People like to say the rate is as good as it’s going to get. That may be true, but it doesn’t mean we should stop looking for other ideas. In an ideal scenario, Spotify et al would give artists the ability to add and control buy buttons, letting them sell records and merch directly from within the system. Control is an important part. The artist needs to be able to control where those buttons lead, driving traffic to the thing that saves their lives — be it vinyl, shirts, tickets, or even just simple email signups.

This should be controlled at the service level, not through a central clearinghouse. Introducing another gate at which 15-20% can be levied against the artist in transaction isn’t the answer. Limiting access to customers of one direct sales or ticketing platform isn’t the answer. Working with musicians to create a controlled environment where the most dedicated fans can directly support them — in the way the artist sees fit — is the most healthy thing that can be done. Suddenly all the arguments about discovery and exposure carry weight, and you’ve created an ecosystem where real growth can happen.

And if you think Godrich and Yorke pulling their music was a statement, imagine how much more impact it would have if they were returning to Spotify because their issues were addressed.

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New admin interface

This weekend we pushed a pretty major update to the hosted beta. We’ve been listening to feedback and with that in mind reworked the user interface from the ground up.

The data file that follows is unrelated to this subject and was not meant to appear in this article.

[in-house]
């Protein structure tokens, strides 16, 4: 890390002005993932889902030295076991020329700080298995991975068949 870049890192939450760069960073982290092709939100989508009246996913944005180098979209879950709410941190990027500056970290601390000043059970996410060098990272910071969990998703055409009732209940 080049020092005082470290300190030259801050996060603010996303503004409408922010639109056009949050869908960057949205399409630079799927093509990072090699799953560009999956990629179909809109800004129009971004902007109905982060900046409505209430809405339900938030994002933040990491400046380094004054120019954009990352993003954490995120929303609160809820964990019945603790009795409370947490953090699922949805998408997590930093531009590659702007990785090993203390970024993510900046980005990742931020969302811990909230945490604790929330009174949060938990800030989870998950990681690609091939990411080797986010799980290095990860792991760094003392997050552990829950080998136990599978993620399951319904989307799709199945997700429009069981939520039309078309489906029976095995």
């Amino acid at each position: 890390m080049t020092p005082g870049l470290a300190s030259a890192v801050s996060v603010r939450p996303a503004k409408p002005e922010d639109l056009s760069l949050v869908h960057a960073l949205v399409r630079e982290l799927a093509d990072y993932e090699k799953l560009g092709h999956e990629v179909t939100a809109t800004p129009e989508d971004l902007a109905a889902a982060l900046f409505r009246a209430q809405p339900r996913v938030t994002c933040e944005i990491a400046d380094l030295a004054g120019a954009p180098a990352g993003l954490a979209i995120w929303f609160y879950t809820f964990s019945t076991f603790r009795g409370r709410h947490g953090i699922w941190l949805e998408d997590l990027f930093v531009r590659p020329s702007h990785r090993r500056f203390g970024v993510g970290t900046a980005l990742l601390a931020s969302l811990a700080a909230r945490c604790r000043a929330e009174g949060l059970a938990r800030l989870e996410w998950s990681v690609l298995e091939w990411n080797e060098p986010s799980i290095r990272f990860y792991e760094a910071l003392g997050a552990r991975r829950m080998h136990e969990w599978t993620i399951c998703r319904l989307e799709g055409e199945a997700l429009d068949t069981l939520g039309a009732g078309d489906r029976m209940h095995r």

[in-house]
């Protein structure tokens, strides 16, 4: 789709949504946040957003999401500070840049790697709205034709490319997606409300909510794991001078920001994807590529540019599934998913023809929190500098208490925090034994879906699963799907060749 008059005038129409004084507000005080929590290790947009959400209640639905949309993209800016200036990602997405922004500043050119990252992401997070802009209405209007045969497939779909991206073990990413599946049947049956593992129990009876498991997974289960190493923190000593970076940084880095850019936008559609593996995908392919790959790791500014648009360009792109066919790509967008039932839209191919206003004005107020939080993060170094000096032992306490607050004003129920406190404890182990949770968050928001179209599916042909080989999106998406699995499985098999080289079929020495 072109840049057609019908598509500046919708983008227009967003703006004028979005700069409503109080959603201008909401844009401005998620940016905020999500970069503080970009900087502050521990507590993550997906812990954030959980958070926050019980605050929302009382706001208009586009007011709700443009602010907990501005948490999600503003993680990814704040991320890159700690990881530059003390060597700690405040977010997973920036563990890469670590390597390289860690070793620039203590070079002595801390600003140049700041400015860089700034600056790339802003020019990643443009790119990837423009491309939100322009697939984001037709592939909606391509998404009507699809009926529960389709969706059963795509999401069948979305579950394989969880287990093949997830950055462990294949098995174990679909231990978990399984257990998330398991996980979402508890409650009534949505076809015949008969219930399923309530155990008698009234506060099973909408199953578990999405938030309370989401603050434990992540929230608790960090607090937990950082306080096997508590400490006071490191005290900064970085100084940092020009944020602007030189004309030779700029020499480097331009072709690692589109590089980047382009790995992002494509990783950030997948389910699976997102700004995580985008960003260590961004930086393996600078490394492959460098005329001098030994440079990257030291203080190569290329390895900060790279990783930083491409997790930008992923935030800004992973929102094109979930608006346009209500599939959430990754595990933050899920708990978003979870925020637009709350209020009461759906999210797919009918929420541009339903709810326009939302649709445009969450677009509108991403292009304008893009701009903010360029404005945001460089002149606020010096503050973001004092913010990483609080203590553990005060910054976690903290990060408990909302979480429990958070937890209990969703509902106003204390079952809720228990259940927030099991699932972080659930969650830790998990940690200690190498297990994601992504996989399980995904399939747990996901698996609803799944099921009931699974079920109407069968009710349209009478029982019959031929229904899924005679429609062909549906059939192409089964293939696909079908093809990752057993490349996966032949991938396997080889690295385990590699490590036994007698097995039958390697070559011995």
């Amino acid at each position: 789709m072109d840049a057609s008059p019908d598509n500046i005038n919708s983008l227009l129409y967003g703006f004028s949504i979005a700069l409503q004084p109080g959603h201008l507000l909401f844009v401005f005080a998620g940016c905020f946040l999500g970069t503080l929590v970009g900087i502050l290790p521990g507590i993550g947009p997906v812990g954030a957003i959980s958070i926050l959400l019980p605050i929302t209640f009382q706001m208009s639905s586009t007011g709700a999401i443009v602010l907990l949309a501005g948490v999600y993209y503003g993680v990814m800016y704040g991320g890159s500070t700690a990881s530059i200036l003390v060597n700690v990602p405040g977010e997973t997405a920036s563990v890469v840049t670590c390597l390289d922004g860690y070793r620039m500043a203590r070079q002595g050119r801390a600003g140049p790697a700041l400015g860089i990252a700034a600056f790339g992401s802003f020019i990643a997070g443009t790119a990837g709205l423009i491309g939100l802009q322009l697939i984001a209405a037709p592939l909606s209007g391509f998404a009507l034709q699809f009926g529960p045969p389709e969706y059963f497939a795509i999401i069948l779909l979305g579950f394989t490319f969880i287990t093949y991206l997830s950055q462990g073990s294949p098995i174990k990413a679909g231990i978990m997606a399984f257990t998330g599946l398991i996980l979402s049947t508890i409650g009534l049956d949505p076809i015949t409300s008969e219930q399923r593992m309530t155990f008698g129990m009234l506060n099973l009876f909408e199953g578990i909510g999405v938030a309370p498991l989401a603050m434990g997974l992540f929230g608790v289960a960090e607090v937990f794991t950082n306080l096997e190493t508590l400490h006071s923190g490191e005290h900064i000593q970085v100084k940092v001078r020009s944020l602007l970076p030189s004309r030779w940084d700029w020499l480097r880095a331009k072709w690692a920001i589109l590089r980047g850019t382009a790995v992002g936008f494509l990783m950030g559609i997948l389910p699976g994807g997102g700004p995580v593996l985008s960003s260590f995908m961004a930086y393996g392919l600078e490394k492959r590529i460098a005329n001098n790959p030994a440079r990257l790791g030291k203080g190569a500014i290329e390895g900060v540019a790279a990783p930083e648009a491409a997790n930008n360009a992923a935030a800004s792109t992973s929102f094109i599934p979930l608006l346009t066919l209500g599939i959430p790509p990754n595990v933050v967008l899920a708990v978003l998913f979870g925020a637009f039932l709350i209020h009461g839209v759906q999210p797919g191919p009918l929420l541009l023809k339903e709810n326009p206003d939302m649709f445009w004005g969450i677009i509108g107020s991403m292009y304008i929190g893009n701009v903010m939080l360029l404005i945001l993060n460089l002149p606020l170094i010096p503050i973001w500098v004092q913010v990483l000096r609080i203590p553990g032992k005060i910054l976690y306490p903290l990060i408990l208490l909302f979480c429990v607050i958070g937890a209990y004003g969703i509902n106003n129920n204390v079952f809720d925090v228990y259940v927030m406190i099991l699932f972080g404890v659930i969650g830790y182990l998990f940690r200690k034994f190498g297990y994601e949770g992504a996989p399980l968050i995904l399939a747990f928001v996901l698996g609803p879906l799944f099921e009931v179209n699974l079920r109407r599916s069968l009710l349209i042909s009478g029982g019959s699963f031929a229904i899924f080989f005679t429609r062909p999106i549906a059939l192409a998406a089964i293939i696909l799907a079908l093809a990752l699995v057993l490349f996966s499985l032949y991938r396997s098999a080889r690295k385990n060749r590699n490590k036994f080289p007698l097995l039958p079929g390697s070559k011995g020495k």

In addition to the new look and feel (more dogs!) you’ll find a reorganized workflow with your elements front and center on the main page. It’s a work in progress, but we’re making the main page the center of the experience, with elements, publishing, embeds, and an activity feed right there.

The main navigation is now anchored to the top of the page, and you’ll find icons throughout the interface as visual clues. Confirmation and error messages more obvious, and there are other small tweaks.

This is just the start. We’ve set the foundation for a bunch of enhancements that we’ll be rolling out alongside new features. More soon!

Log in or sign up now to check it out.

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The problem with the IRS and open source: logic, not discrimination


The New York Times just ran a piece on the BOLO (be on the lookout) practices of the IRS. They’re at the heart of a story where some groups are saying they were unfairly targeted by the IRS. CASH Music and the role of open source software were both mentioned in the NYT piece, and as we’ve long suspected (known) the IRS has indeed been flagging all tax exempt applications from groups mentioning open source software.